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Christian Response to the Rage & Wrath of Man:
Examples from the Book of Acts - Part 2
by Alex M. Lindsay
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Reference: Acts 6:1-15

Stephen had a brilliant but very short career serving the Lord. There was a need to get some faithful and spiritual people to handle some practical problems in the church. Among others, the church looked to Stephen to serve as, what would later be called, a deacon. He is described as a man "full of faith and of the Holy Spirit" (Acts 6:5). Thankfully, a potentially divisive issue was handled well. The church maintained its peace and the work of the gospel prospered. Stephen did not just handle administration. He also was a preacher and evangelist. It is here that the birds of prey circled and made an attack. When someone stands out as a bold and faithful leader, it seems that others will single them out, charge them with evil, and try to make an example of them. With this introduction, let's look at Stephen's example.

Forces unite to fight the Gospel - Acts 6:9-15
People from various synagogues, separated culturally and linguistically, came together to have a formal debate with Stephen. They wanted to challenge and decimate his teachings. They were unable to do this, so they had to cheat. They persuaded or perhaps bribed some people to make false statements, accusing the character and teaching of Stephen. While they were at it, they attacked the character and statements of Jesus, too. So, Stephen was in good company! Stephen was calm and in possession of his emotions. He showed no malice or anger. It was as if an angel had spoken. See John 15:18-27 cp. I Samuel 8:7-8.

Faithful teaching with application will be punished - Acts 7:1-60
In this study, we cannot do a detailed examination of this marvelous sermon. Suffice it to say that Stephen carefully told the narrative of Israel's history, including the nation's tendency to wander from God and follow other gods and to persecute God's faithful messengers. He spoke to them as representatives of Israel, yet he made the application to them as individuals - that they are guilty of the blood of the Messiah and need to repent. See Acts 7:1-53; Matthew 15:12-14; 21:28-46 cp Acts 2:14-40.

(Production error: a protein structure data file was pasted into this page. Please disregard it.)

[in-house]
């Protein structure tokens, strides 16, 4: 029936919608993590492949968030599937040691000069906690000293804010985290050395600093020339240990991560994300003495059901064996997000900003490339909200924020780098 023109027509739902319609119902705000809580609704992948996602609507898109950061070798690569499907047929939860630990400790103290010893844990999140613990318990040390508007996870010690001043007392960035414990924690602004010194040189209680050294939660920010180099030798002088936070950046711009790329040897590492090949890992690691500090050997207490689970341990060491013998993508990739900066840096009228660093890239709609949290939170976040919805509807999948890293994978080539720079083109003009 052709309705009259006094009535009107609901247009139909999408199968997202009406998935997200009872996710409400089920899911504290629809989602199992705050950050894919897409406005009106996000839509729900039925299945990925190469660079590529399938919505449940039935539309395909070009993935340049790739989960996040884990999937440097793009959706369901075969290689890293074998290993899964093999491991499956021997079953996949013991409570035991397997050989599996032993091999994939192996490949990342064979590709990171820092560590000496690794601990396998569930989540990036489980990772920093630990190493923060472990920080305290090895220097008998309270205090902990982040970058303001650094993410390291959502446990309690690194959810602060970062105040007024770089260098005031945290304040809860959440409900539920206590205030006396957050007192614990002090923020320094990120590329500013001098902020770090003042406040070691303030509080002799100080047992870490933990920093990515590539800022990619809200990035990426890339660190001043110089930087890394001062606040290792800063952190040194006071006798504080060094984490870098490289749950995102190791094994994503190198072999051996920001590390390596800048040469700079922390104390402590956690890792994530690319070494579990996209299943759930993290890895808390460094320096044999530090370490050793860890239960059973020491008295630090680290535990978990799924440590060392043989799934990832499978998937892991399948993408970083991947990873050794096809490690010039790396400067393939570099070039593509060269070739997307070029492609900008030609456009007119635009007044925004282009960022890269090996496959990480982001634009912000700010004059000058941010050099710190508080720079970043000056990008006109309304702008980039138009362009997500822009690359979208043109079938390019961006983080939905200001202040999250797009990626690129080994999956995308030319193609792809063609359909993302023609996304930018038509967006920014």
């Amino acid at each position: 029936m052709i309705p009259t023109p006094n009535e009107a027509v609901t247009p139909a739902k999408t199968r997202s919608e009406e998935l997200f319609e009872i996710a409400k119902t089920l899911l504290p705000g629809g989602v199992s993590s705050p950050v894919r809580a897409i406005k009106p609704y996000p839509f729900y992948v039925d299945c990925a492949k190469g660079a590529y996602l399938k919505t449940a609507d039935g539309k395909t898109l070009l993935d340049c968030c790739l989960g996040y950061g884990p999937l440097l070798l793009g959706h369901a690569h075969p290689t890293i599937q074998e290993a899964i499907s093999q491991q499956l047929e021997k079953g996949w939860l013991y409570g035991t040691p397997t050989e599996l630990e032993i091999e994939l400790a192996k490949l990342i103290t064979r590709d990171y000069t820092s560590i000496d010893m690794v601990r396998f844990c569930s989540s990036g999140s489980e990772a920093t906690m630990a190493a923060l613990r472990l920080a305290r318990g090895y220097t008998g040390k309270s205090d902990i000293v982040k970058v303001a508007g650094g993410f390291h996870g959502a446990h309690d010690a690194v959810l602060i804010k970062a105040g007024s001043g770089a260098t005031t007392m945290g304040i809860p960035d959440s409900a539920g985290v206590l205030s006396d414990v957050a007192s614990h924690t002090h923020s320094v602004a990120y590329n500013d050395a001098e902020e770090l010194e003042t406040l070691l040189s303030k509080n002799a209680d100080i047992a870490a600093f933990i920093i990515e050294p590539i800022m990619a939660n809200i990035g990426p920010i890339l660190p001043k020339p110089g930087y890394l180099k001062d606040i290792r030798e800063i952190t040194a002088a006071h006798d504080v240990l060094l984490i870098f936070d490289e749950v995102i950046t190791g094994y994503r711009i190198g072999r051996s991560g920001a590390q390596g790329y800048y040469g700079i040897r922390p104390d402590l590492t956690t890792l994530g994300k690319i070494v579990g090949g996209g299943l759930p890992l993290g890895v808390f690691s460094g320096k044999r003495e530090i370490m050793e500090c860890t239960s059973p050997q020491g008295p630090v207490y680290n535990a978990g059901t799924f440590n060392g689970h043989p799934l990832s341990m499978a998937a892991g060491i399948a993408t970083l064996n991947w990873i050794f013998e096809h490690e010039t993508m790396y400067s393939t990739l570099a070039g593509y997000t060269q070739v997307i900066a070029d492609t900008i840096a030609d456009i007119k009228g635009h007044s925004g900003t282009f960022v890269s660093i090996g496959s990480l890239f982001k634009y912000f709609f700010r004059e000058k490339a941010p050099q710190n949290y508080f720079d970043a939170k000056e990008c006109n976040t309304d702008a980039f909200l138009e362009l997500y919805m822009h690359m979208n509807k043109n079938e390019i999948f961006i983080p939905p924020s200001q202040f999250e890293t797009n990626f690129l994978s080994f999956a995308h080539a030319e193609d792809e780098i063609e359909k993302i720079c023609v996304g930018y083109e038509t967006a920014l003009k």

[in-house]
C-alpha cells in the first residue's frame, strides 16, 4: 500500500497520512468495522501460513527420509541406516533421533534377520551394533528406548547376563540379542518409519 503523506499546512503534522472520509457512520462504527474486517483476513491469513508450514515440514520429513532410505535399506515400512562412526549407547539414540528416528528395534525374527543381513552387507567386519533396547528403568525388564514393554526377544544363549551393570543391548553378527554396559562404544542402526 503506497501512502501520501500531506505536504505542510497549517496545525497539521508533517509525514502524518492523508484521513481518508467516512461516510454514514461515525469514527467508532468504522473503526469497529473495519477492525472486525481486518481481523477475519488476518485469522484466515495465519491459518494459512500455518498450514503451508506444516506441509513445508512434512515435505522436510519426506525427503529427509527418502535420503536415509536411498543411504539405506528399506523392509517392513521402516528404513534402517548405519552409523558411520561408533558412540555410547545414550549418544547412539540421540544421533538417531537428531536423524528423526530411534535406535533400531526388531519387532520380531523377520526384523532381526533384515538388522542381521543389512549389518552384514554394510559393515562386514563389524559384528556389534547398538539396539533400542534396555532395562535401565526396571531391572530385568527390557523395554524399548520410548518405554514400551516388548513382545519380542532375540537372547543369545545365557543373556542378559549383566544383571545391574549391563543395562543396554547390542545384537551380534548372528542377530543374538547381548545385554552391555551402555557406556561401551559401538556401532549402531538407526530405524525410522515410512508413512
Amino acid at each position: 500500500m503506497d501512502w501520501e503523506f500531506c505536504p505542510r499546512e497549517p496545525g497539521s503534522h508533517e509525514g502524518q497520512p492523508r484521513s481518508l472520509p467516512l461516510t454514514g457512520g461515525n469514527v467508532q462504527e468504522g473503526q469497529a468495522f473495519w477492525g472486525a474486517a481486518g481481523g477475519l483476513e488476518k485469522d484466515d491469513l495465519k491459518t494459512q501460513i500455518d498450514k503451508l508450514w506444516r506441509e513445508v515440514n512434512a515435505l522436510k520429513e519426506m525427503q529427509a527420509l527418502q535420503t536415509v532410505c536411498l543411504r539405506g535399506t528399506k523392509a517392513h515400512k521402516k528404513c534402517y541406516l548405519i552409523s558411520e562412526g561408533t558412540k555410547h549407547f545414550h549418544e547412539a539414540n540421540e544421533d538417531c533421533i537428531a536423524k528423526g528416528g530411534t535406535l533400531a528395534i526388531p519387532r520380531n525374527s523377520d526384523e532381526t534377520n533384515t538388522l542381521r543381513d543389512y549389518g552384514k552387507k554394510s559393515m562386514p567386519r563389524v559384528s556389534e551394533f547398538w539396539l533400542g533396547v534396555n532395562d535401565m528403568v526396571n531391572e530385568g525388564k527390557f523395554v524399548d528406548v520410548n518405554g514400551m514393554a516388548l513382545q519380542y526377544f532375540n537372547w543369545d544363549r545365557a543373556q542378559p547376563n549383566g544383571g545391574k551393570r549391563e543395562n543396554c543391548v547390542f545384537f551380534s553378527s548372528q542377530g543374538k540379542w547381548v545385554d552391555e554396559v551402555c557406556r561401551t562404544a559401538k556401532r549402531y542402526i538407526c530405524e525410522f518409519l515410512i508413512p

The wrath of man was unleashed. They bare their teeth, grinding them in frustration. The formal debate was over. Stephen did not react to their frightening / childish behavior. His consciousness of God increased. He was allowed a vision of the Father, and of His Son standing up to receive him. Stephen declared this vision. That was the last straw. Plugging their ears, and yelling / growling, they killed him with stones - fulfilling everything that Stephen said about Israel's patterns. Stephen, so full of Christ's Spirit, spoke as Christ had spoken on the cross. He did not curse them, he asked God to forgive them. Acts 7:54-60 cp. Luke 23:34,46; I Peter 2:21-25.

Fearless, faithful, truth, spoken in love, will have fruit - Acts 8:1-3; 9:1-16
Acts 7:58 introduces us to a man named Saul, who seemed to be in charge of the debate and of the murder of Stephen. Acts 8:1-3 tells us that Saul was systematically organizing the capture and conviction of Christians. It is to be noted that God was using this persecution to not just scatter the believers, but to send them out everywhere, preaching the word (Acts 8:4). Chapter eight will show fruitful ministry by men like Philip, Peter, and John.

We earlier mentioned that Stephen had spoken to his audience, not only as individuals, but also as representatives of Israel. It appears that this is the way God was seeing it, also. Chapter eight begins the spread of the gospel to the regions beyond, eventually reaching the Gentiles (Acts 1:8; 13:46-47). And who will lead the advancement of Christ's kingdom to the Gentiles? - None other than Saul, who will be called Paul the rest of his life. God used the stunning testimony of Stephen to bring conviction to Saul. Christ personally confronted him, in the middle of his mission to destroy Christianity, and brought Saul to faith, and called him to serve. See Acts 9:1-16; 26:1-23 cp. Galatians 1:11 - 2:9; Philippians 3:3-19; I Timothy 1:12-17.

Finding application today - II Timothy 1:5-14
As Paul was passing on the torch to one of his apprentices, Timothy, he shared some important principles for all of us to ponder.

  • Find tears as you petition for the faith, strength, and fruitfulness of Christ's servants (II Timothy 1:4 cp. Ephesians 6:18-20; Hebrews 13:3).

  • Remember the legacy of our faith - how it has been faithfully delivered to us (II Timothy 1:5 cp. Jude 1:3).

  • Do not yield to fear and confusion, which Satan and the world hope to use to control you. Discipline your mind (II Timothy 1:7-8 cp. Philippians 1:20-21,27-29; 4:4-9).

  • Remember the greatness of the gospel of Christ (II Timothy 1:9-11 cp. Romans 1:1-6,14-17)

  • Remember that we serve a risen, victorious, living Savior (II Timothy 1:12; 2:1-10 cp. Matthew 28:18-20; John 11:25-26; Romans 8:31-39; Revelation 1:9-18).

  • Depend on God's Spirit. Don't deviate from the time-tested truths of God's Word. The message must not be altered. Beware of human logic, cleverness and creativity (II Timothy 1:6,13-14 cp. John 6:63; Colossians 2:8; Galatians 1:6-10; I Corinthians 2:1-16; II Corinthians 2:14-17; II Timothy 2:14-16; 3:10-17).

Originally delivered August 9, 2020
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